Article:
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NCLB Outrages

The Washington Post/Kaplan Benefits from NCLB Policies It Endorses

This, of course, is not new information but it doesn't hurt to remind people that the Washington Post isn't about to bite the hand that feeds it so generously.

Mai Abdul Rahaman spotlightoneduction@yahoo.com

The Washington Post has editorialized and used its pages for countless articles and editorials supporting, initiating, and advancing positions it deems best for our children and our public schools. What the Washington Post has so far failed to openly disclose is how critical No Child Left Behind and Student Supplemental Education (SES) funding is to the survival of its enterprise.

NCLB/SES funds as of 2005 totaled a $3.5 billion initiative that benefits privately held companies, among them Kaplan, a subsidiary of the Washington Post. SES funds are provided to poorly performing school districts that are mandated to outsource and funnel these earmarked funds to largely (70 percent) for-profit large publicly held or privately owned SES vendors. These are companies that provide tutoring services to the growing Title I student population in large urban school districts. The large and growing SES multi-billion dollar fund has attracted the notice of large for-profit companies such as Kaplan, Princeton Review, and privately owned Sylvan Learning Centers, Huntington Learning Centers, EduVentures, Inc, and Knowledge Quest Ventures (âKnowledge Universeâ â the âcradle-to-grave education-business empireâ created by the former junk-bond specialist Michael Milliken). The Washington Post lost more then two thirds of its publishing revenue; these funds have offered it the means to stay afloat. In the fall of 2008, the Washington Post Company reported dramatic earnings losses totaling 77 percent, while the companyâs Kaplan education division saw a 52 percent growth. In 2003, just one year after NCLB/SES was passed, Kaplanâs revenue for its elementary and secondary school division doubled.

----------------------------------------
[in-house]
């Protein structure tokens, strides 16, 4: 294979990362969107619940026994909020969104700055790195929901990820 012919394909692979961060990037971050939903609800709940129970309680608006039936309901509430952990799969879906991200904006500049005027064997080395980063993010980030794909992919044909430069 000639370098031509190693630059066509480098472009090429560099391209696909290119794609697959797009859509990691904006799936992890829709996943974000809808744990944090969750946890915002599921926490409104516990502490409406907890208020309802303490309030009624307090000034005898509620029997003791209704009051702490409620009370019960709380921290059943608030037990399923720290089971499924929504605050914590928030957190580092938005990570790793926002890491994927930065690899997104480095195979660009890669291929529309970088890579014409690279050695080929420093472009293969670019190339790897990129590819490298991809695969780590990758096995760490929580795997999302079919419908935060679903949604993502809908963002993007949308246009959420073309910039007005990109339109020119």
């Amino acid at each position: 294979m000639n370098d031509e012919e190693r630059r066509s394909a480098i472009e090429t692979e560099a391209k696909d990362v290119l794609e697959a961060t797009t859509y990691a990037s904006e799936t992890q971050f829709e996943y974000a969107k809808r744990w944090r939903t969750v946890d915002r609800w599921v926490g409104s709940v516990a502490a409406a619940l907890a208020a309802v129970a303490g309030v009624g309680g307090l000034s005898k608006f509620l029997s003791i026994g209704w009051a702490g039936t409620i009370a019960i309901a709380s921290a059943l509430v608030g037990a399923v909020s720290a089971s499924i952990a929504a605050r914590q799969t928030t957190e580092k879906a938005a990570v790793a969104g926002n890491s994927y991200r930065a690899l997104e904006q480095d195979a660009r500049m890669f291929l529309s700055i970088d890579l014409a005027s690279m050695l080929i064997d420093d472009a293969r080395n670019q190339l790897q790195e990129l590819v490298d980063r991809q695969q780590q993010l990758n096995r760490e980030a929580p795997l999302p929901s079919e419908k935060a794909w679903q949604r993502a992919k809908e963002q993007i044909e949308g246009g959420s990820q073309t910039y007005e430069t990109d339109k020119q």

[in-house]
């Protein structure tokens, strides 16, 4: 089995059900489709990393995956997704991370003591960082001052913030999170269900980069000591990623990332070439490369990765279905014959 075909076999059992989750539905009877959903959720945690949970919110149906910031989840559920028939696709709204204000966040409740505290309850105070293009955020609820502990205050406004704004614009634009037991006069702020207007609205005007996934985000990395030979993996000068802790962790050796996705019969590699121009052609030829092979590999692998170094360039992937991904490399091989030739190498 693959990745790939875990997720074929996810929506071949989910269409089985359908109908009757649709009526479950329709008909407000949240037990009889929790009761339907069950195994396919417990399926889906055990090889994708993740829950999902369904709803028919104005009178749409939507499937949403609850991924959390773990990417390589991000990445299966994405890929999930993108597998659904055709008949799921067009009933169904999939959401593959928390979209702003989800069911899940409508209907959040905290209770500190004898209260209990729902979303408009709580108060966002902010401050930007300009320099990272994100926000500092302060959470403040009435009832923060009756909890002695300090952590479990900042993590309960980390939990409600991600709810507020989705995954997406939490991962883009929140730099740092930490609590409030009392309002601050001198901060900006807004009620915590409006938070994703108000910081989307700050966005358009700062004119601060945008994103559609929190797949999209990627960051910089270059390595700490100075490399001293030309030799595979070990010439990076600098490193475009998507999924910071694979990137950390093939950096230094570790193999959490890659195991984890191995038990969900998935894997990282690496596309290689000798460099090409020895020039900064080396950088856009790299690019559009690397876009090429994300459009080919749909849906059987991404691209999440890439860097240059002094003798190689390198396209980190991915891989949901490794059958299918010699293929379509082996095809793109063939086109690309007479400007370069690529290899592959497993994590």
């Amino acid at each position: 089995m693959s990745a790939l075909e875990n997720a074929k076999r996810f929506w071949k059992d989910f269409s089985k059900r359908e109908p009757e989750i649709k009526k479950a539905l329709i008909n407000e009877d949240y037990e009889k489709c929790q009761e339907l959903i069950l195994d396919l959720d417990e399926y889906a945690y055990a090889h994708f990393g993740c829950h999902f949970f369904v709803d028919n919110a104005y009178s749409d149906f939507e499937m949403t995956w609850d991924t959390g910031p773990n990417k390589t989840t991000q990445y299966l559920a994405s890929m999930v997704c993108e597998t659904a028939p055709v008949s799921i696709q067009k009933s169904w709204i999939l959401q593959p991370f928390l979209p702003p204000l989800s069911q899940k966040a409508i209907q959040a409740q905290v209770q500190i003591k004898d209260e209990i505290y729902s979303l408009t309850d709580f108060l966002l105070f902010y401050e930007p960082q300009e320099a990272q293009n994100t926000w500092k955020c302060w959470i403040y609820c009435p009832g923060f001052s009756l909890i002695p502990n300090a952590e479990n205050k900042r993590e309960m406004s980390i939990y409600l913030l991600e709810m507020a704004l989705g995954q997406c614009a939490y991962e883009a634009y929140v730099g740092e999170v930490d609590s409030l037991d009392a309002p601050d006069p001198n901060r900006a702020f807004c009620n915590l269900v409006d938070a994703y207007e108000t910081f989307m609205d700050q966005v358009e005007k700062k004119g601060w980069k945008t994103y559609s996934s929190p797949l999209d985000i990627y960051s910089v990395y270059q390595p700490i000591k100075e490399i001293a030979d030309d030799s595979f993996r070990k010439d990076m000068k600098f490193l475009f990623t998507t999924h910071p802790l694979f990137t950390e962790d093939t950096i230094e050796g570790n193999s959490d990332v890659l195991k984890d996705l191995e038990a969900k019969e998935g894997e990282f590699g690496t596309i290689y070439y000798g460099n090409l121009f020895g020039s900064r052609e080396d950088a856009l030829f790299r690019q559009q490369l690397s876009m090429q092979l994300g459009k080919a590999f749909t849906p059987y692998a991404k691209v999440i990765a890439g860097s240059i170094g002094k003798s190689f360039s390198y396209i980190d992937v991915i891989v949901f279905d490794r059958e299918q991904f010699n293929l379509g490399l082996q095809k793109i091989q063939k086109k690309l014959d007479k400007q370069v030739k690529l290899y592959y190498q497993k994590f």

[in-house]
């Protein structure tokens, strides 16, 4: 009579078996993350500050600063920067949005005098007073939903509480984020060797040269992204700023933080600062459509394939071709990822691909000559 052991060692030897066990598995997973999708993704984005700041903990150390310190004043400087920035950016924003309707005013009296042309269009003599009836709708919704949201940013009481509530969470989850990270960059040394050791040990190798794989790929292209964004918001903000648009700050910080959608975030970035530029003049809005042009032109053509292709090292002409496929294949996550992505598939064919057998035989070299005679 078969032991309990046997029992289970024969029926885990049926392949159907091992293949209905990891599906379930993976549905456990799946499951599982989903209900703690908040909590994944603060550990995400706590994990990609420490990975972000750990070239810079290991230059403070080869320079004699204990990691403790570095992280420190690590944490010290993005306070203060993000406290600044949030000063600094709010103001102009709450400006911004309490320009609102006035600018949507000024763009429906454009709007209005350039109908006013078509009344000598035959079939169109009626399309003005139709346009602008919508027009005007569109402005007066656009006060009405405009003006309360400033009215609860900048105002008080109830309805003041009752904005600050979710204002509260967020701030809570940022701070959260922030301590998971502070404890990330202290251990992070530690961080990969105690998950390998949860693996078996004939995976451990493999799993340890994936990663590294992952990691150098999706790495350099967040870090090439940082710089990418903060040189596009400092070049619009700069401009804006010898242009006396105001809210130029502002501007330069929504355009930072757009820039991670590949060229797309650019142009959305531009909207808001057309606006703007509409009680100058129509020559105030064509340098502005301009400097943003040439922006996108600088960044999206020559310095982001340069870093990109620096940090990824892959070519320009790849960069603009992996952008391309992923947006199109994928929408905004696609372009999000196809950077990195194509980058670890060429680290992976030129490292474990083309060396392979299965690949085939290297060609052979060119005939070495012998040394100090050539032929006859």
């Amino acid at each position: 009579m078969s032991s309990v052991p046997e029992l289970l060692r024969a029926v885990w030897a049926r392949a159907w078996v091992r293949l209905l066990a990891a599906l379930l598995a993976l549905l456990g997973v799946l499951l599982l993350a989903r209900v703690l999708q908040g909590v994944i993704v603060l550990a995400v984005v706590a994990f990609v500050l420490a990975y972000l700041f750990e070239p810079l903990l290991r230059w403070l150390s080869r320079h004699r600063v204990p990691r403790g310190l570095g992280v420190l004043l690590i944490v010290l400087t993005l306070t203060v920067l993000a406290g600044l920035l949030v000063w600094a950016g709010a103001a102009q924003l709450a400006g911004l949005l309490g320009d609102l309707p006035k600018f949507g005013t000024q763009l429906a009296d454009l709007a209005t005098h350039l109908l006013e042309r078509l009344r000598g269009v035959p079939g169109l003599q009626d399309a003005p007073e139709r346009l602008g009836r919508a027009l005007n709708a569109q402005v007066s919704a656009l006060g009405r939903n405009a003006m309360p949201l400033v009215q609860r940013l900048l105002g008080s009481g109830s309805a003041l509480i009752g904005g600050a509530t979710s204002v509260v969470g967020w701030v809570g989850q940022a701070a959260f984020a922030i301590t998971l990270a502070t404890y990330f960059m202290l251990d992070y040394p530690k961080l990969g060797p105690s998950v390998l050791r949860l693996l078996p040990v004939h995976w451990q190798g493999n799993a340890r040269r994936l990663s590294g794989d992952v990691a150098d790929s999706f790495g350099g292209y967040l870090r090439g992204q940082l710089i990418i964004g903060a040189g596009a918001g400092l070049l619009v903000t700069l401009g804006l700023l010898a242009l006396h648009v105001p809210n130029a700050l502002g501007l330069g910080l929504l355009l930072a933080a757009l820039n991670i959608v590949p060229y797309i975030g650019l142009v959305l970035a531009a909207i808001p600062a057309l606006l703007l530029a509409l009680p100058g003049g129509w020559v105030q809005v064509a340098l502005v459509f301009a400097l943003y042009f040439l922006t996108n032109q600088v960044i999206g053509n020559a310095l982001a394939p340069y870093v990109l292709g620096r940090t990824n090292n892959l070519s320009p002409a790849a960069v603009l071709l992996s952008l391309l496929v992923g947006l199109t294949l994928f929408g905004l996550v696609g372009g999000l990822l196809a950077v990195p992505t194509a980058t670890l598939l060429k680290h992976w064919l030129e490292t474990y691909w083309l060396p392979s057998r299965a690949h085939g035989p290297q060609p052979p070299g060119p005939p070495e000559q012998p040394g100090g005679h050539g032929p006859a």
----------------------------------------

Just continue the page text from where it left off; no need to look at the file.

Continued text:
Federal SES funds are generously awarded and continue to increase, while student enrollment, according to the Department of Educationâs 2009 Report, has remained stagnant at 20 percent nationally. SES providers are exempt from meeting the highly qualified teacher federal requirements; they are free to determine the curriculum they offer, the instructional practices they use, and how services are delivered. NCLB has allowed SES companies to run their programs with little oversight or monitoring while guaranteeing payment regardless of the number of students enrolled or hours utilized. Princeton Reviewâs Annual Report elaborates: âProviders are paid per student for each hour attended, whether the student attends for one hour or the maximum possible number of hours. Payments are subject to a maximum total amount an SES provider may earn per student, known as the Per Pupil Allotment (âPPAâ), which is determined by the state or the school district.â With the promise of increased revenue and assured payment regardless of student attendance, private for-profit SES providers have shown great interest in NCLB/SES funds. As a result, in 2005 the for-profit K-12 education companies saw revenue growth of 2.7 percent, totaling $50.1 billion.

Since 2002 the Washington Post Company has reaped millions, while its subsidiary company Kaplan has taken advantage of these guaranteed funds that have shown little if any substantive results in student improvements. Most troubling is the ability of the Washington Post to use its journalists, writers, and editors to dictate and advance local and federal policies that the company directly benefits from.

— Mai Abdul Rahaman
DC Watch


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